Regarding his partnership, Craig commented, “We really loved having our Farm Academy incubator farmers here. And we very much want to continue that as long as they’re interested in doing so. And we’ll support that and try to subsidize that at a fair level.” Craig had originally established the lease for the land with CLBL and with Toby Hastings of Free Spirit Farm more than a decade ago with input from UC Extension farm advisors. He said, “The good work that you guys put into it really took it to the next phase.”
Craig shared with us a topic that he shares with beginning farmers when given the chance: “It’s easier to get legal advice from the beginning than to get into legal problems down the road and try to unwind them through facilitation or other more drastic measures. So it’s not something that farmers necessarily want to spend time and money on, getting legal advice, but it’s really important.”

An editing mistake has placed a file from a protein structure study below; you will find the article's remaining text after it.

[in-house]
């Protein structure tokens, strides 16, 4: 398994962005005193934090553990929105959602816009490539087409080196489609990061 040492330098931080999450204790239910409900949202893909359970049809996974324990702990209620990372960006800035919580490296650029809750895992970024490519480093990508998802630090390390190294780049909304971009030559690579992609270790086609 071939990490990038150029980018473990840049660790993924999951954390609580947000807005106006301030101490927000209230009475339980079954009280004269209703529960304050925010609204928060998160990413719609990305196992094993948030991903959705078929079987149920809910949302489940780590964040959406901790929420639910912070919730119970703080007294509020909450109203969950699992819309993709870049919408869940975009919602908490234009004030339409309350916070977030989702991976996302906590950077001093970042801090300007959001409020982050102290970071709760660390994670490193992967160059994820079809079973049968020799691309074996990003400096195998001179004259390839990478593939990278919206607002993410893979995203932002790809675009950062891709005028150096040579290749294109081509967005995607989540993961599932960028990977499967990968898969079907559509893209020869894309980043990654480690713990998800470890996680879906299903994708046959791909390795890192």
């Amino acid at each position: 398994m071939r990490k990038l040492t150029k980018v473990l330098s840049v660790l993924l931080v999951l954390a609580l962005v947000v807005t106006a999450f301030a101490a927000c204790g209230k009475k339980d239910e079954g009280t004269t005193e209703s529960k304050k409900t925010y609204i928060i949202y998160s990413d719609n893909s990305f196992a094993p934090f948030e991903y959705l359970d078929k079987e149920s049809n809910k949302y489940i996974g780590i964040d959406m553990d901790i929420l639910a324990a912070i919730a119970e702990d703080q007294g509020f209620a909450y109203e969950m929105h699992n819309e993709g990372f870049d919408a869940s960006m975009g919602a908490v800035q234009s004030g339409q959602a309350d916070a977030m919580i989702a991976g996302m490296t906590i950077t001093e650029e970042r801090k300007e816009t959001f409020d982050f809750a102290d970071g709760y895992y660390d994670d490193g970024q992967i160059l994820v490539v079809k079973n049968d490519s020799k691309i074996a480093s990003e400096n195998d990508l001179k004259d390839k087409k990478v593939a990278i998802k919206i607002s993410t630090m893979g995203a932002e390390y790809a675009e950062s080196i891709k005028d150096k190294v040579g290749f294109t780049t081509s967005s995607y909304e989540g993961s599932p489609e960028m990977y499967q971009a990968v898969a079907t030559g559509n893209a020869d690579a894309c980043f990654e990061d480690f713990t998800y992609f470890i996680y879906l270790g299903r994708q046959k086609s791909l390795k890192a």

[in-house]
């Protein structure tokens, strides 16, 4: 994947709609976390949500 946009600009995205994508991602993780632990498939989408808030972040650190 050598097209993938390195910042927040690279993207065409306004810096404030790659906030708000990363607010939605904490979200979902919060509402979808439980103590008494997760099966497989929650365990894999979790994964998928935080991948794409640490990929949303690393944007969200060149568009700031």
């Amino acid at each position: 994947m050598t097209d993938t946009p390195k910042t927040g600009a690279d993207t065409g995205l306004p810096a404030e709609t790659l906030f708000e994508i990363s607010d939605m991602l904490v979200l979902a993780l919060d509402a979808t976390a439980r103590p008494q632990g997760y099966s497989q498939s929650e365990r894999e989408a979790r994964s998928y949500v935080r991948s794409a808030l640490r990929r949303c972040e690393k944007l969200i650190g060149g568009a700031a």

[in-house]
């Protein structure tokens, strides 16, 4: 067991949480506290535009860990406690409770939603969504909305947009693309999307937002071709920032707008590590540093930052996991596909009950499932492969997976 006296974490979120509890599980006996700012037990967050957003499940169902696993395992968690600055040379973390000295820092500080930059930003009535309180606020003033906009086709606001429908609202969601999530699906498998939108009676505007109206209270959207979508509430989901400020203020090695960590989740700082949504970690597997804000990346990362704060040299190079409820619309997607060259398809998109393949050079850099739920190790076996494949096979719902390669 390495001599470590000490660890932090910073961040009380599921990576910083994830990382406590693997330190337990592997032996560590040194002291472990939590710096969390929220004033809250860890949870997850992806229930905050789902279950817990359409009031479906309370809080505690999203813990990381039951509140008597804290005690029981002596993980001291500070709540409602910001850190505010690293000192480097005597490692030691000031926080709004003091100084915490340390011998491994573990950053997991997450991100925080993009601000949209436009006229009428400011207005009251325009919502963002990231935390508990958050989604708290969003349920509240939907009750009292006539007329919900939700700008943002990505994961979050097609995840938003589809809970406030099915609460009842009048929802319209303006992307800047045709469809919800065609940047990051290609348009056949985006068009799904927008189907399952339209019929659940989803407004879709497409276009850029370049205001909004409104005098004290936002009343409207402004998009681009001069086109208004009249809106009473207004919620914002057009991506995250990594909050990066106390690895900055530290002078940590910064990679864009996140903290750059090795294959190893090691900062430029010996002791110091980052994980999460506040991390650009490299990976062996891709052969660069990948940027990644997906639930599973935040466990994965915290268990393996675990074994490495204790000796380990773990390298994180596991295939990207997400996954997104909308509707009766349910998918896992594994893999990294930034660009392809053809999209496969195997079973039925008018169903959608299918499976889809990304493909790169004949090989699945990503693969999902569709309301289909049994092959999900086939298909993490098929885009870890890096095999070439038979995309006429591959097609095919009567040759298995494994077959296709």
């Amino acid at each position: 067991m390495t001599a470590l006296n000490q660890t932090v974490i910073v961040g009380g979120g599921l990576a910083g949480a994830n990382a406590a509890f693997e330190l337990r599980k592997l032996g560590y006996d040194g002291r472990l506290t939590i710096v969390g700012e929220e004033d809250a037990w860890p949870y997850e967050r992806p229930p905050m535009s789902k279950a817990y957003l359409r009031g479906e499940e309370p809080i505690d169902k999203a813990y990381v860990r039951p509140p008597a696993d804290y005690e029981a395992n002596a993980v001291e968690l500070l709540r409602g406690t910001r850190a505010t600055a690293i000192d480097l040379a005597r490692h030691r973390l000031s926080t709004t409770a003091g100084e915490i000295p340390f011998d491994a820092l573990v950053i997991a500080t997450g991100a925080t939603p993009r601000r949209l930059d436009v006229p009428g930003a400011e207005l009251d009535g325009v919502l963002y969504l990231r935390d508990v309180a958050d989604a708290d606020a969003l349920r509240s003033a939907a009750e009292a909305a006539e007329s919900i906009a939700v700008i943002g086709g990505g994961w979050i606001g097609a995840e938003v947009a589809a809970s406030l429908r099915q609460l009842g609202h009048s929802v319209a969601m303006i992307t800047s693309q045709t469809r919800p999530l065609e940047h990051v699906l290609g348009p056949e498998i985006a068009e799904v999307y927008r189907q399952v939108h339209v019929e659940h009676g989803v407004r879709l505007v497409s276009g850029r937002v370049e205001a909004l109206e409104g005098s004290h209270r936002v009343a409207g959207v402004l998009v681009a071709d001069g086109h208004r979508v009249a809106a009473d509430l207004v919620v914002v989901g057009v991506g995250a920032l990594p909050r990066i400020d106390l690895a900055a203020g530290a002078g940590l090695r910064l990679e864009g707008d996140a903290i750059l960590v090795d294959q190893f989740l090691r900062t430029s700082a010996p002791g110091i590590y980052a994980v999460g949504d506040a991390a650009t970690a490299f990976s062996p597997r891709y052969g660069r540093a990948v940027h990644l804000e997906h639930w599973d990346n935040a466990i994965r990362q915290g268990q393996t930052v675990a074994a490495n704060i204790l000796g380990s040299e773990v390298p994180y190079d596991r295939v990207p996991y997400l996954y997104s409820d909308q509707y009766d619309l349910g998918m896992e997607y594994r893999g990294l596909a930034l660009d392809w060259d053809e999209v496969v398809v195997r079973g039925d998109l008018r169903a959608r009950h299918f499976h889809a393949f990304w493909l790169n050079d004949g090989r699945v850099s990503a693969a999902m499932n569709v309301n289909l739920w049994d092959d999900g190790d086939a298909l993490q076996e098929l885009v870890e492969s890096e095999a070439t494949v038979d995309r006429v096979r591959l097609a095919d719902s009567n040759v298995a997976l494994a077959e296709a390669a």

Reflecting on his experience with FarmLink in the lease process, Craig said “Thank you, because you didn’t have to do this. I don’t think you did it to help me. I think you did it to help the incubator farmers. And if I’m correct, that is the role of FarmLink, to be on their side in essence, and that’s what you achieved. And in so doing, really helped us as well.”
His comment captures the essence of our work helping farmers and landholders to create good land tenure agreements. We are helping to establish the next generation of California farmers and indeed the essence of that work is to support the farmer. But we are also deliberate about introducing lease options that support mutual understanding, curating language that reflects the needs and expectations of both parties, and creating win-win scenarios where both the landlord and tenant feel empowered by the result.
This story was originally featured in our Spring 2021 Newsletter and made possible thanks to interviews conducted by FarmLink staff members Lola Quasebarth and Liya Schwartzman.